Posted by on November 16, 2011  Spot the Saint  3 Responses »
Nov 162011
 

St. Francis and St. Dominic meet, and bond about how much they love being monks.

Since a friend I recently visited wanted something more challenging in our saint spotting, I’m starting in on some of my favorites, the monk saints, very easy to separate from non-monastic saints, but sometimes a real challenge to separate from each other.

I’m going to start with the Dominicans, who, as the most scholarly order (unless we want to argue about Jesuits) are near and dear to my heart.  There are also Dominican nuns, but the monks are enough to start.

First-off, there are a lot of orders of monks.   There aren’t as many orders of monks as there are of nuns; in fact, in chat around the Vatican, “How many orders of nuns are there?” is often held up as an example of an unanswerable question, since new unknown orders, often from the far east, are even today constantly showing up on pilgrimages with unfamiliar habits, novel origin stories and astounding enthusiasm.  But there are still a lot of orders of monks.  I spent a month once studying the differences between different mendicant orders beginning with the letter C, and after a month I was still shaky.  There are, though, a few orders who, especially in art, far dominate the monastic landscape: Benedictines, Augustinians, Carmelites, Franciscans, Dominicans, and, later, Jesuits.  (Carthusians not so much, since living in isolated hermetic cells, they don’t generally go out in public enough do things like work flashy miracles, become pope, or pose for altarpieces).

The Dominican and Franciscan orders  were both founded at the beginning of the 1200s (in our mental chronology of Florence , Guelphs are fighting Ghibellines, universities have only existed for about a century, Dante and Giotto won’t be born for another half century, and the majority of historians will still say this is medieval, not yet Renaissance).  Both orders, Franciscan and Dominican, began as movements away from the opulence, corruption and politicization of the church, toward a greater focus on austerity, poverty, and reaching out to the people.

These were, at their inception, orders one joined when one wanted to become a monk in order to actually have a religious life, as opposed to older, more established orders which were a standard worldly career choice for a younger son.  This didn’t stop both orders from becoming lucrative career options as they gained power and prestige over the next centuries, but one can’t help but respect the desire of Francis, Dominic and their early supporters to create an order for monks who wanted to be monks.

As for spotting Dominicans in art, there is no way around the simple characterization: Dominicans are the monks that look like penguins.  They wear white robes with black cloaks and chaplets over them, producing a white underbelly with black around the top and sides.  Dominican nuns look the same, only with headdresses.  Confusingly, sometimes Dominicans (especially in summer) don’t wear the black overcape, so you do occasionally see them (in art and in real life) wearing all white, and thus practically indistinguishable from when Benedictines also sometimes wear all white, but happily, since the artists want us to be able to tell which saint is which, you can generally rely on them to paint the major Dominicans in their full penguinesque glory.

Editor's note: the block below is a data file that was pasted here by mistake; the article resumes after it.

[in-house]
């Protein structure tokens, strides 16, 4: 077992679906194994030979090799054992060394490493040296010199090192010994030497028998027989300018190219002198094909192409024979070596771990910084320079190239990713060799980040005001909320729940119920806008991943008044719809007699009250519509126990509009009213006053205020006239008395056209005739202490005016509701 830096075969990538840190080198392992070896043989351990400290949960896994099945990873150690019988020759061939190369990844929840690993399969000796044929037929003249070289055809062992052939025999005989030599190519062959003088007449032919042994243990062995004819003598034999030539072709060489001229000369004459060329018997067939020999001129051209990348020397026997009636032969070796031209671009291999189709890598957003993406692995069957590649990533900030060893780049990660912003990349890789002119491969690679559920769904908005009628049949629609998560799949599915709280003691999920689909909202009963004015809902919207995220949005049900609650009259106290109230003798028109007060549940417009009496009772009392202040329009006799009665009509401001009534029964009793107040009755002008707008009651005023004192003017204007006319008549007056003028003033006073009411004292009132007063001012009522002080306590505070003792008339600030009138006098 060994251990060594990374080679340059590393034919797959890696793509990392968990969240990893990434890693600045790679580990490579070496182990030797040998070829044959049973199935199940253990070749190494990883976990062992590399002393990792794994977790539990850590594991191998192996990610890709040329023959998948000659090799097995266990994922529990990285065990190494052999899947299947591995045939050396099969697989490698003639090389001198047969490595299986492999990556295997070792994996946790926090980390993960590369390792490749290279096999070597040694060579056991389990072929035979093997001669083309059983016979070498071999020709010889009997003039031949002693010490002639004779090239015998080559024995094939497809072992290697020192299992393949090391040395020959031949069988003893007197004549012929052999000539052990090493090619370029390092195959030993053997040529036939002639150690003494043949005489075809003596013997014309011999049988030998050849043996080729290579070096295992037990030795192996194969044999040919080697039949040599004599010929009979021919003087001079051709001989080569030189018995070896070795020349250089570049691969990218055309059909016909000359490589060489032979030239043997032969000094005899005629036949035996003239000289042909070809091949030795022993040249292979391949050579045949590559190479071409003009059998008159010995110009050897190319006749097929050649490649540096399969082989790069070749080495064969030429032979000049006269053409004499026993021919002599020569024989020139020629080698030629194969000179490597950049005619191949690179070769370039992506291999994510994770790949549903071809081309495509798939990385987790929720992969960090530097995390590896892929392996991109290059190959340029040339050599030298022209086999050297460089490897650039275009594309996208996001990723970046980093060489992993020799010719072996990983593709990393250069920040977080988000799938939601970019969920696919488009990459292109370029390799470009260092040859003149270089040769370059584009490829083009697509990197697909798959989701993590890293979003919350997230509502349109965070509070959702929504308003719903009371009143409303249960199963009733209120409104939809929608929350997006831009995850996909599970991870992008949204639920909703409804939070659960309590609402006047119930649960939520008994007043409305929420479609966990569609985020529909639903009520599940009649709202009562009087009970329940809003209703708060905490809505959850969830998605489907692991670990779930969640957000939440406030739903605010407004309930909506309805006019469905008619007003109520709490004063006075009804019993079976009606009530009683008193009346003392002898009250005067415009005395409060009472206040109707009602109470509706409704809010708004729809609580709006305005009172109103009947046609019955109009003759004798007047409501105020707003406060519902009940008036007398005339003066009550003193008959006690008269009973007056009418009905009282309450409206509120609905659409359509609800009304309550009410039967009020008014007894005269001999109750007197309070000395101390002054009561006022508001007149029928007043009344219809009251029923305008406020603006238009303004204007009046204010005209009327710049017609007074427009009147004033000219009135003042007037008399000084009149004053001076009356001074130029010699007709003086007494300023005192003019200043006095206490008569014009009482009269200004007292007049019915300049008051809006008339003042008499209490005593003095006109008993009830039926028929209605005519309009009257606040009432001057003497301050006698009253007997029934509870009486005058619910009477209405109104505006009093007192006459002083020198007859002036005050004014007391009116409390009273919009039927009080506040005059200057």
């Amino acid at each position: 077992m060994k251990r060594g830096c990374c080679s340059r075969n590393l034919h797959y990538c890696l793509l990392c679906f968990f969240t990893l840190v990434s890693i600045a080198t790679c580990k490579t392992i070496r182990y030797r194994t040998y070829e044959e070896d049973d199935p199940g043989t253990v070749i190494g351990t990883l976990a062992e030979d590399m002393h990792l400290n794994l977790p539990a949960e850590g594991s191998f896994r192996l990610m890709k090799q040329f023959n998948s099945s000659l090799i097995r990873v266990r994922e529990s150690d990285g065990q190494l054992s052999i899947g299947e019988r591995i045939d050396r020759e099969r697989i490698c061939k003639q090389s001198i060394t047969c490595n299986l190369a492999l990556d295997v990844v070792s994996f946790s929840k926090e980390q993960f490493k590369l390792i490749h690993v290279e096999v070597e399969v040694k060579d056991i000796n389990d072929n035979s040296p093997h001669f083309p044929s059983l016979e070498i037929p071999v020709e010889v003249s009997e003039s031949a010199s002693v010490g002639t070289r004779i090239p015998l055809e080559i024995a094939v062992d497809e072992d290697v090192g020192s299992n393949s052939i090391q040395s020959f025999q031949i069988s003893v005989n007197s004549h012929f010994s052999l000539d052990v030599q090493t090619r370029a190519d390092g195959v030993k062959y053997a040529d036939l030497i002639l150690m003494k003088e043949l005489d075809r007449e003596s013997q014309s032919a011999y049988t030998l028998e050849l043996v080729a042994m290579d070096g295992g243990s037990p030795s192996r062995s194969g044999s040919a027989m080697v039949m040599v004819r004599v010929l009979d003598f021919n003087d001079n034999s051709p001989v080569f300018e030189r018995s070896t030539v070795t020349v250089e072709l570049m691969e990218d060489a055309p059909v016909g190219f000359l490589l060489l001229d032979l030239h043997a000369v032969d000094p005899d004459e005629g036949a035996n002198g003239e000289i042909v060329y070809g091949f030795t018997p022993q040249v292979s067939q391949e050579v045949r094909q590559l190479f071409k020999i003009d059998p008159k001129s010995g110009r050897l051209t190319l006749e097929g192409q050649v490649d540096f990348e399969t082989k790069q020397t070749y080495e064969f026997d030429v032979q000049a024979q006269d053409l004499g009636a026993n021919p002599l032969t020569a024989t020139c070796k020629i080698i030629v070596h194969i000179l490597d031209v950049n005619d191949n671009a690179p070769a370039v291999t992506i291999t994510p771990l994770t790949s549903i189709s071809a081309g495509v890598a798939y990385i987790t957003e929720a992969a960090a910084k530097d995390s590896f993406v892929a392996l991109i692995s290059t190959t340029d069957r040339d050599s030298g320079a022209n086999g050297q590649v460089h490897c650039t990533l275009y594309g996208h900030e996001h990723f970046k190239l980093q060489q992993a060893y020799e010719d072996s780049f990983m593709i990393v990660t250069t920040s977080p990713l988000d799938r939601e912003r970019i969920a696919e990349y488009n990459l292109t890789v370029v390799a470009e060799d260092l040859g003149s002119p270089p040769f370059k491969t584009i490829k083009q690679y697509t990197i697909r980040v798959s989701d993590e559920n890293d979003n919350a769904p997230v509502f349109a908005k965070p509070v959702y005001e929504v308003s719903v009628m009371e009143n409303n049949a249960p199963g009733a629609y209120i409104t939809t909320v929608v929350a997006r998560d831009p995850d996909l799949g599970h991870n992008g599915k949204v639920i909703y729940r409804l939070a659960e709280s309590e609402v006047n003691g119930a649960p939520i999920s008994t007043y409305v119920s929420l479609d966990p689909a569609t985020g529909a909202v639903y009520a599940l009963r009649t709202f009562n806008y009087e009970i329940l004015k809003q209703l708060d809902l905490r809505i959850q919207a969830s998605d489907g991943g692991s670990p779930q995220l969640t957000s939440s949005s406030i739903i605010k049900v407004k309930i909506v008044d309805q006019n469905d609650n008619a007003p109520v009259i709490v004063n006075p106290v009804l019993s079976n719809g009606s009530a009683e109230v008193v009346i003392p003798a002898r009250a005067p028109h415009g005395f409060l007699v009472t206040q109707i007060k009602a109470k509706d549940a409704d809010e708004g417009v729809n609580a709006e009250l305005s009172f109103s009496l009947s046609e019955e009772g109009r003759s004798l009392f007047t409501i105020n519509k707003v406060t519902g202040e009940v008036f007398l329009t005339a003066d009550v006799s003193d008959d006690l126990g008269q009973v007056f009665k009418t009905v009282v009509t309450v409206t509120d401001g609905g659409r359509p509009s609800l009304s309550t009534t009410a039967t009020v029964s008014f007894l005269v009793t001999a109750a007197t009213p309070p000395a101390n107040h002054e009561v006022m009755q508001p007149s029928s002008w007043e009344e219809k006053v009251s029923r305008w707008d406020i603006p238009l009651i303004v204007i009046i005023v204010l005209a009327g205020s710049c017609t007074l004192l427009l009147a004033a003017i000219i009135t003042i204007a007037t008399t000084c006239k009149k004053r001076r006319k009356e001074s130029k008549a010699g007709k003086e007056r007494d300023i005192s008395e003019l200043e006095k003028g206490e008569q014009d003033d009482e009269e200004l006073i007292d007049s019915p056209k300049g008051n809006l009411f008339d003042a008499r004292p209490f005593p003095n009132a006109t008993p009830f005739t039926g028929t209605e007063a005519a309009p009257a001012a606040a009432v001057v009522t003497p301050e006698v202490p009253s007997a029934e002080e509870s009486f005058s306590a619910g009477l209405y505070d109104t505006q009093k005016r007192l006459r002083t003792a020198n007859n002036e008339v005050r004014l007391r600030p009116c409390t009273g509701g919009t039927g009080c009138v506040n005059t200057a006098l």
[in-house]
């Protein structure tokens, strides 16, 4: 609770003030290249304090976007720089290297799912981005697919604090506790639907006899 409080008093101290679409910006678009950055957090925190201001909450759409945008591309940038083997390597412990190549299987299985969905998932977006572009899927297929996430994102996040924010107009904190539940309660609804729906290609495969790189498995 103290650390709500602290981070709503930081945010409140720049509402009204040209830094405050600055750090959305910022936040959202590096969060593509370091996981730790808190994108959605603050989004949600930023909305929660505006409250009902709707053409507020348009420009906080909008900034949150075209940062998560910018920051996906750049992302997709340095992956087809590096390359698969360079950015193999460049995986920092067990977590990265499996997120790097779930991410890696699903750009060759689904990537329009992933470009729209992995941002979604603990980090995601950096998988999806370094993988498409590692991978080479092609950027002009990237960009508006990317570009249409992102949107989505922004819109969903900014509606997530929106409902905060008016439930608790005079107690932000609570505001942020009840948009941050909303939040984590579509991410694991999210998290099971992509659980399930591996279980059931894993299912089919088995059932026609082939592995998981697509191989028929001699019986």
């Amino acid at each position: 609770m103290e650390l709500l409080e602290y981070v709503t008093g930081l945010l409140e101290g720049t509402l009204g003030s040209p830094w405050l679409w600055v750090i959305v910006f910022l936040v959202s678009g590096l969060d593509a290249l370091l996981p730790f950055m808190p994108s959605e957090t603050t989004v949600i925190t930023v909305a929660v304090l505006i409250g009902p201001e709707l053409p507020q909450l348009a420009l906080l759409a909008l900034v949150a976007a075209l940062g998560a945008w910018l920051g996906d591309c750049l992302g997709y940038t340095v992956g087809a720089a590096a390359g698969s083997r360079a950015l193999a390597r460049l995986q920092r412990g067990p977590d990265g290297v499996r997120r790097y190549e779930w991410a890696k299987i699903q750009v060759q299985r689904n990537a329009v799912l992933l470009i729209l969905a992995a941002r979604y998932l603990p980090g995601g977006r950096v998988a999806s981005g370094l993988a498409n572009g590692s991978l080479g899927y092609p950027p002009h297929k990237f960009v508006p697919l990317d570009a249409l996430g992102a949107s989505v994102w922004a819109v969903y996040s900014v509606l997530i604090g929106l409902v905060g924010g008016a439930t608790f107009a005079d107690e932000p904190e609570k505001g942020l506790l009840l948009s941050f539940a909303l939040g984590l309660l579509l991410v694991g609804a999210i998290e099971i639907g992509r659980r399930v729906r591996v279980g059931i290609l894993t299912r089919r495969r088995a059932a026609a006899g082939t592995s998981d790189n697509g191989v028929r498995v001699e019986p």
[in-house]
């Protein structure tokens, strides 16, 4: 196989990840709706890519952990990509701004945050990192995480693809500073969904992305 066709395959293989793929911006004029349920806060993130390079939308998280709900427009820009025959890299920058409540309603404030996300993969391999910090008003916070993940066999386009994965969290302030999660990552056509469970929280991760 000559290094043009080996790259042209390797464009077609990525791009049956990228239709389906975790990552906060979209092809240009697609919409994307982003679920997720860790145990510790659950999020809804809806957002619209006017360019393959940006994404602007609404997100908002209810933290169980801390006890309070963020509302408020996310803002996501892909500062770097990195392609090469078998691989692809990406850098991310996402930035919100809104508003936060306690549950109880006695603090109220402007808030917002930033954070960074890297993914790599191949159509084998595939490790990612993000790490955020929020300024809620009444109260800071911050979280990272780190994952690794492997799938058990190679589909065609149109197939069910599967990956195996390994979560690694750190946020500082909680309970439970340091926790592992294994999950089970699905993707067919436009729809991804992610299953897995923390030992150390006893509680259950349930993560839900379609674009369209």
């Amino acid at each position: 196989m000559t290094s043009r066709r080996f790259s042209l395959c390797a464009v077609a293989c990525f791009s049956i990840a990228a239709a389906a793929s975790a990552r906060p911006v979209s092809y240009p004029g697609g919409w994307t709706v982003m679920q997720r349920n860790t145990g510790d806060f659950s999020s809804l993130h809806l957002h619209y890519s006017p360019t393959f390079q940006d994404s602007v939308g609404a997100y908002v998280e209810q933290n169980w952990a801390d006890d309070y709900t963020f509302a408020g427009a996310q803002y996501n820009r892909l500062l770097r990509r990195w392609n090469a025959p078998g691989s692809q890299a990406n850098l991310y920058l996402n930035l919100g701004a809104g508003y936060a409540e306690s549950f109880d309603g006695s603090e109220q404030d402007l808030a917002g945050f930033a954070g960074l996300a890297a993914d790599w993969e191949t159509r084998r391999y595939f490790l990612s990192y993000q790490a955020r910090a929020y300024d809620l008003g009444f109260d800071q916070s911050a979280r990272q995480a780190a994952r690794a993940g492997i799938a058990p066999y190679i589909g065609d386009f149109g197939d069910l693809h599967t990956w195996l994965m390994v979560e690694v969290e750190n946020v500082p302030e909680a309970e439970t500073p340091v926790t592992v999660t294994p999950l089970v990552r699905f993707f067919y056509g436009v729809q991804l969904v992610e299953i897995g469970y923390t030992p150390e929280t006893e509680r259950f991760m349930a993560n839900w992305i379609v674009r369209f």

Saint Dominic (San Domenico) 1170-1221

  • Common attributes: Dominican habit, lily, star above head
  • Occasional attributes: book, dog, rosary
  • Patron saint of: The Dominican order, astronomy/ers
  • Patron of places: Dominican Republic, to some extent Bologna, Calaruega (Spain)
  • Feast days: August 8th (or 4th)
  • Most often depicted: Preaching, receiving the rosary from Mary, standing around with other saints
  • Relics: Bologna, Basilica di San Domenico

Dominic of Osma, as he’s sometimes called, must be differentiated from the earlier  Benedictine bishop St. Dominic of Silos, but in general if someone says “Saint Dominic” they mean the Dominican.  Founder of the Dominican order, Dominic was born in Calaruega Spain, but traveled extensively, and spent a lot of time in Italy, eventually dying in the university town of Bologna.  He is often depicted with a star above his head, usually inside his halo, because before his birth his mother is supposed to have seen a miraculous star which foretold the coming baby’s coming greatness.  This, and not any actual personal astronomical activity, is why he is the patron of Astronomers, but his general scholarly bent, and the even stronger thirst for knowledge which would characterize his order, make it a good fit.  He was a bright young man, and attended university, but during a famine he sold all his possessions including his (expensive!) books in order to help the starving.